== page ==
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Georgi Karakhanyan returns to Bellator with some experience in gold


Georgi Karakhanyan last appeared in Bellator back in 2011, and the reason he returns nearly four years later, at least in his mind, is because of what happened that night in Concho, Oklahoma. That was the night Karakhanyan got TKO’d by Patricio Freire at Bellator 37 in the featherweight tournament quarterfinal. In his five years of competing in cage fights to that point, he’d never been stopped before.

Three years later, he says it’s all for the better. In his segment during "In Focus," the 29-year old Karakhanyan said, "[Pitbull] finished me, which is perfect…that’s why I am where I am today."

And where he is today is set to make his return to Bellator after winning nine of his last ten bouts. Karakhanyan (23-4-1) will face Bubba Jenkins at Bellator 132 on Friday, Jan. 16. This time, the older, wiser Russian -- who resides in the Inland Empire in California -- returns with experience in handling belts.

Karakhanyan won both the Tachi Palace and World Series of Fighting titles in his time away. It’s what makes him a renewed intrigue as he once again enters a realm where "Pitbull" Freire -- who is defending the 145-pound belt against Daniel Strauss in the main event the same night -- is the thing to overcome.

Not that Karakhanyan is staring down the block.

"Going into a new organization, I try not to think about belts or anything like that," Karakhanyan says. "I just try to focus on a point in a place in time. When you just focus on a single person, then a lot of good things come. But when you go into an organization thinking about belts and this and that, you don’t do well. I’m just focused on one fighter right now, and that’s Bubba Jenkins."

Jenkins was a D-1 collegiate wrestling champion at Arizona State, and now trains in the gamut of mixed techniques at American Top Team in Coconut Creek, Florida. This will be his first fight as a featherweight. Though he sputtered a bit out of the gate early in his MMA career (that thud-like loss against LaRue Burley at Bellator 100), he has won four fights in a row to position himself into contention.

Still, most people think of the 26-year Jenkins as a wrestler-first, who is still very much in the process of putting it together.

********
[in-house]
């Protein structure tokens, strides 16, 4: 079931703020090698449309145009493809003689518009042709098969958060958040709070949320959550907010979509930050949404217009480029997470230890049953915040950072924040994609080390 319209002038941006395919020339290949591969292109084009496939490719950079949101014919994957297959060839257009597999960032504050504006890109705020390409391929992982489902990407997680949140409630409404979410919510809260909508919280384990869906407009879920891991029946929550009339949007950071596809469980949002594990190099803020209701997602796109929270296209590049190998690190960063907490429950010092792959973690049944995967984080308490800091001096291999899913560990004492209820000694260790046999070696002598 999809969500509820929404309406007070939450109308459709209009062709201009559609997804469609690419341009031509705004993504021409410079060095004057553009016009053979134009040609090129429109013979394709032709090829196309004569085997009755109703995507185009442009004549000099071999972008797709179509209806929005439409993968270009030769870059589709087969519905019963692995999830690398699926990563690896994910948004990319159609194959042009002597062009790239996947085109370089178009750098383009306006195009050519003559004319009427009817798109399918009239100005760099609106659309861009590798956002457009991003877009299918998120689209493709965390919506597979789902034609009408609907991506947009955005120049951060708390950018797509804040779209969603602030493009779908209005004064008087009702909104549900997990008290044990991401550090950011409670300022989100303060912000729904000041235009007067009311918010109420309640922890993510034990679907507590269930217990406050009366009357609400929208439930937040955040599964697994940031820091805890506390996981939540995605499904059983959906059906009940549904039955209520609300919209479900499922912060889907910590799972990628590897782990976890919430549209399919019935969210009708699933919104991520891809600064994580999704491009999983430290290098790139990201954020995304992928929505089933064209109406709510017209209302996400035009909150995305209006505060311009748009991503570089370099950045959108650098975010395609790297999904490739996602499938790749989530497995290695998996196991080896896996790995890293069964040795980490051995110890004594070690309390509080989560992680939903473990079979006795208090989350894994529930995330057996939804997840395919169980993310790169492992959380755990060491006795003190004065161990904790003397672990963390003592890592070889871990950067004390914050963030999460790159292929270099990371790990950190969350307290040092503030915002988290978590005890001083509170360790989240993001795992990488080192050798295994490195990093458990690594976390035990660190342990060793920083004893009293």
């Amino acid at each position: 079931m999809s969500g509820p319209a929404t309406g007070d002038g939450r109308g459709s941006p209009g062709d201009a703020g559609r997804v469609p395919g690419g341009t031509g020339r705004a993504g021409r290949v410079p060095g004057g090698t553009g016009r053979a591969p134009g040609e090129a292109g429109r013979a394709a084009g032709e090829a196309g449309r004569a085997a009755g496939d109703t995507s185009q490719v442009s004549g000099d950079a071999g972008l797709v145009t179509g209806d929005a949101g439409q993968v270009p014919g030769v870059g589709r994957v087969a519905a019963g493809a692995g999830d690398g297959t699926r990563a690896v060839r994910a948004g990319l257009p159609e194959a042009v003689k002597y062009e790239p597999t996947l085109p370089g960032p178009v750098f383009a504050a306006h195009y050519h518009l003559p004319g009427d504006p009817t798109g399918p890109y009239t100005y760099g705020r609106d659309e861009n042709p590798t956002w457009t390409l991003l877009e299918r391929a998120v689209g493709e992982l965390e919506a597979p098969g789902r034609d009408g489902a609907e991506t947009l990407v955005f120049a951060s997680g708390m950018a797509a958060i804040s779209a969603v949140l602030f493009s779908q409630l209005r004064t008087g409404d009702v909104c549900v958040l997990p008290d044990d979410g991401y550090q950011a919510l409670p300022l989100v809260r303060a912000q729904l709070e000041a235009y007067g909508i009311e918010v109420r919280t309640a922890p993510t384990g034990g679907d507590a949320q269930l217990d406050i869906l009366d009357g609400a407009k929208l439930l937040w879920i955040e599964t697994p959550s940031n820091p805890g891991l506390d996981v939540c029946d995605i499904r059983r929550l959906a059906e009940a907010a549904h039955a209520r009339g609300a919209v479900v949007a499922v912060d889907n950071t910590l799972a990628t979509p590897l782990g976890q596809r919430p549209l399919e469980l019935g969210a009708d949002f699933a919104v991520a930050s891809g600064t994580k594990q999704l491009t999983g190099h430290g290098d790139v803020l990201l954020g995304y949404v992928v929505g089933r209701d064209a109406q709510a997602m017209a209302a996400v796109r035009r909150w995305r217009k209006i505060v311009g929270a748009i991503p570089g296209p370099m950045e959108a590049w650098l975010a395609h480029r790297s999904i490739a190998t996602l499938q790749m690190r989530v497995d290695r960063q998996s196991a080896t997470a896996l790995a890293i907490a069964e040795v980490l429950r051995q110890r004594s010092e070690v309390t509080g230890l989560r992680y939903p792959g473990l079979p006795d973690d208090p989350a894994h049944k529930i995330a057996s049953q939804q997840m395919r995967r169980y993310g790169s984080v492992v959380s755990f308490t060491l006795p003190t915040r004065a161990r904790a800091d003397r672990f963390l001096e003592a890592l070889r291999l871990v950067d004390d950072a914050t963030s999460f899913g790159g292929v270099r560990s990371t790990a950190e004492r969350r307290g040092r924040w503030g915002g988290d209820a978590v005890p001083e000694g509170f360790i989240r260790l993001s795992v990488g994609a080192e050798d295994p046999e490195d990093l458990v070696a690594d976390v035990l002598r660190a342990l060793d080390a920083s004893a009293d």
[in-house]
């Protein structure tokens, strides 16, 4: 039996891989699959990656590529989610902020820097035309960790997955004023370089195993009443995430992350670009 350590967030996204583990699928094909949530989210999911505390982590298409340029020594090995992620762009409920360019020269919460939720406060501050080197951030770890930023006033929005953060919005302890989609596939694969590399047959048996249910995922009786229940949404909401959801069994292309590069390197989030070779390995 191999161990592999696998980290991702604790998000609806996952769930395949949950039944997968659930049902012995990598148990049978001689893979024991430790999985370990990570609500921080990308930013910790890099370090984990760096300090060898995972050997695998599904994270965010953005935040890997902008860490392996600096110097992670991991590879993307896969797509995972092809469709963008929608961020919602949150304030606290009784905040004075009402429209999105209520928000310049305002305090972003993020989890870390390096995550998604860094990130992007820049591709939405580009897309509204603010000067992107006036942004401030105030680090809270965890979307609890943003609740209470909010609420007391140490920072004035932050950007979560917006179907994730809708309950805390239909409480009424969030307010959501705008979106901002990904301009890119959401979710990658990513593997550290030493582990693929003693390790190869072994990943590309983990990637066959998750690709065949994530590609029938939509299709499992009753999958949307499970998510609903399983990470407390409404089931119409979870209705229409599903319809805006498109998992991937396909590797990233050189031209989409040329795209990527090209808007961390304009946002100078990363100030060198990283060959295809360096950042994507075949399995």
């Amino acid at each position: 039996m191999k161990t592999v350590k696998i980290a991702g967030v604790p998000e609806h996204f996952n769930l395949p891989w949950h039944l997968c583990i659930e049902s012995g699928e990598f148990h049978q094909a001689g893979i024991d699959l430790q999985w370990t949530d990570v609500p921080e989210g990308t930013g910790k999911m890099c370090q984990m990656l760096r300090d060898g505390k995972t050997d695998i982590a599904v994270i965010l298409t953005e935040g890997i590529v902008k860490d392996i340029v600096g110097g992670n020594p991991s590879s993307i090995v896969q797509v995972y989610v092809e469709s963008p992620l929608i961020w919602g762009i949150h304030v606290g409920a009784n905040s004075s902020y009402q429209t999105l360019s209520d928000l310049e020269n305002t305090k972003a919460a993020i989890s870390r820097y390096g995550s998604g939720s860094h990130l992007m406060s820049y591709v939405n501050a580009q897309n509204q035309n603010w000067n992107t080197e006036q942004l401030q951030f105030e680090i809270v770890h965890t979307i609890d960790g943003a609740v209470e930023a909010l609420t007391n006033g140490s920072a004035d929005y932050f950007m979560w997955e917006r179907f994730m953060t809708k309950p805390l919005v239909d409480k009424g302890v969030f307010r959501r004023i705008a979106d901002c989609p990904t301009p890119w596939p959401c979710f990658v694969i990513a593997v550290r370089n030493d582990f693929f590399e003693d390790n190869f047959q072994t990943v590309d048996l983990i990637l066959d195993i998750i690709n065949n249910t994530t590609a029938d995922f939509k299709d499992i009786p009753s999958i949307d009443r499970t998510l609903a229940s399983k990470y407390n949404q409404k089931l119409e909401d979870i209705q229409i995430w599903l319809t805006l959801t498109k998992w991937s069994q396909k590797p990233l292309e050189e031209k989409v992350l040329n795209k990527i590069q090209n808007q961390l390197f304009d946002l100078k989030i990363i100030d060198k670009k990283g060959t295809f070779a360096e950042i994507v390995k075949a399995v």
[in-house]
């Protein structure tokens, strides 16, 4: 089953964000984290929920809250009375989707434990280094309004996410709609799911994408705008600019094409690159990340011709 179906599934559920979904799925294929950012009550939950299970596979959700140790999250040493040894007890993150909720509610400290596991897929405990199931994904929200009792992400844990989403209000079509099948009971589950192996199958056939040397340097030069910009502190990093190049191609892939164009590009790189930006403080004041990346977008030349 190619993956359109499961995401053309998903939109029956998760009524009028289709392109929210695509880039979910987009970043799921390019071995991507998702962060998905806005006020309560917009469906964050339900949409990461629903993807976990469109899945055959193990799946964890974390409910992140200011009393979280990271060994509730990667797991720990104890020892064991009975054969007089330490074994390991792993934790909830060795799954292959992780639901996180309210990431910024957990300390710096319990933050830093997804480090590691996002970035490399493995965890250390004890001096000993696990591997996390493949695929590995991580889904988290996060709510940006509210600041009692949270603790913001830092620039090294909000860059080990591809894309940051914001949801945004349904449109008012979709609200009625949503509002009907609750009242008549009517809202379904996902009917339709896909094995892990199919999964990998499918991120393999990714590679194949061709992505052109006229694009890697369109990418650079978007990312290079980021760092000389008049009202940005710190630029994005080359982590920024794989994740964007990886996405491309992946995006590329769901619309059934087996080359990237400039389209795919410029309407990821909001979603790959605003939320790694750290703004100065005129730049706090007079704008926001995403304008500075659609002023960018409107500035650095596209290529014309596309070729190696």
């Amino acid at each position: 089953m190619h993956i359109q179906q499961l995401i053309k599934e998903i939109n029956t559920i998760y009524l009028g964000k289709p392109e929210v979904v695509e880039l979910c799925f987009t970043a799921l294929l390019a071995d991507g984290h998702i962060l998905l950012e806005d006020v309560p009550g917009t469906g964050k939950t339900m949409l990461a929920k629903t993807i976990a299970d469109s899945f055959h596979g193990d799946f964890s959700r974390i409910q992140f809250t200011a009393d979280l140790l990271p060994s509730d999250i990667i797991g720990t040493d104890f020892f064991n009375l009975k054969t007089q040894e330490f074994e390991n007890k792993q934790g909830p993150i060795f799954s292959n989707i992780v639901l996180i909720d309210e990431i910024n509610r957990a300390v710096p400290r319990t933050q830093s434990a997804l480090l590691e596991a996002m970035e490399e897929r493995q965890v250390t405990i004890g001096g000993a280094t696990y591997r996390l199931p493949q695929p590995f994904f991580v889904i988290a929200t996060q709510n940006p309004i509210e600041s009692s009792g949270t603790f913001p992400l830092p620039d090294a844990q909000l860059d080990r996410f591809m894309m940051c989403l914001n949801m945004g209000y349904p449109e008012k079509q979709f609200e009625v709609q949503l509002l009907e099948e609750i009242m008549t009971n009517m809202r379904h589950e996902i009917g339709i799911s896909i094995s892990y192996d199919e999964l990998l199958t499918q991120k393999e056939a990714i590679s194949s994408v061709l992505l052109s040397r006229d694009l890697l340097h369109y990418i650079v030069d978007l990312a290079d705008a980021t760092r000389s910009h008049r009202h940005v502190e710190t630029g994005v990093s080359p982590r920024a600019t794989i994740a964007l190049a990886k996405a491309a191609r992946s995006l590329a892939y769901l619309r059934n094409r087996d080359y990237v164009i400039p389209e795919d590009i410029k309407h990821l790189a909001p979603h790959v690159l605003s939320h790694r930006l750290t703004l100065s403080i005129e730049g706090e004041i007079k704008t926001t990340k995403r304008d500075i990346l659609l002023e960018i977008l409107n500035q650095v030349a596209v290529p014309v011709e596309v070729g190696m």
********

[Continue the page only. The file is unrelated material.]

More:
"Yeah, I do see a lot in his game [that can be exploited], I’m pretty sure he sees a lot of things in my game, too, and that’s why he signed that contract," Karakhanyan says. "We’ll see how he can deal with my pressure, and how I can deal with his pressure, and it just matters who shows up on that day to fight.

"But I worry about everything. I feel like in four-ounce gloves anything can happen in this sport. I’ll be prepared for everything. I know he’s got a good wrestling background, but I go in there prepared 100 percent for everything."

Karakhanyan trains at Millennia MMA in Rancho Cucamonga, and gets higher altitude training at his home in Cedarpines Park, which sits 25 miles west of Big Bear. He’s one of the rare fighters who made a crossover from playing another sport professionally. In his case, it was soccer, the sport he grew up obsessing over in Moscow. He played for the now-defunct San Diego Shockers of the Major Indoor Soccer League.

His father was a sambo player and a practitioner of shotokan karate, which Karakhanyan himself dabbled in for much of his youth.

"I remember I got my brown belt in karate, but I never thought about being a fighter," he says. "As a kid growing up in Russia, all you think about is becoming a soccer player. You see a lot of soccer stars getting a lot of money. So I never thought I’d be a fighter."

It was during the early-aughts while watching Pride, where soccer kicks were perfectly legal, that the bells began to ring that he might try his hand at fighting.

A decade later, Karakhanyan (23-4-1) is among the featherweight elite. Should he get by Jenkins and make a case for a title shot, he can become one of the rare fighters to win belts in three different organizations.

"I feel like I’ve matured as a fighter," he says. "I took some of the losses to Bellator with me, and it made me who I am right now. I lost to Joe Warren, and I lost to Patricio Freire, two complete fighters. And I feel like I’m still not a complete fighter. I’m still getting better everyday.

"I think experience is a main factor here. Fighting in other organizations, fighting out of the country, fighting in Japan in front of 37,000 people, it made me adjust to all the bullsh*t. So right now I’m just going to go in there and fight my fight and it feels good."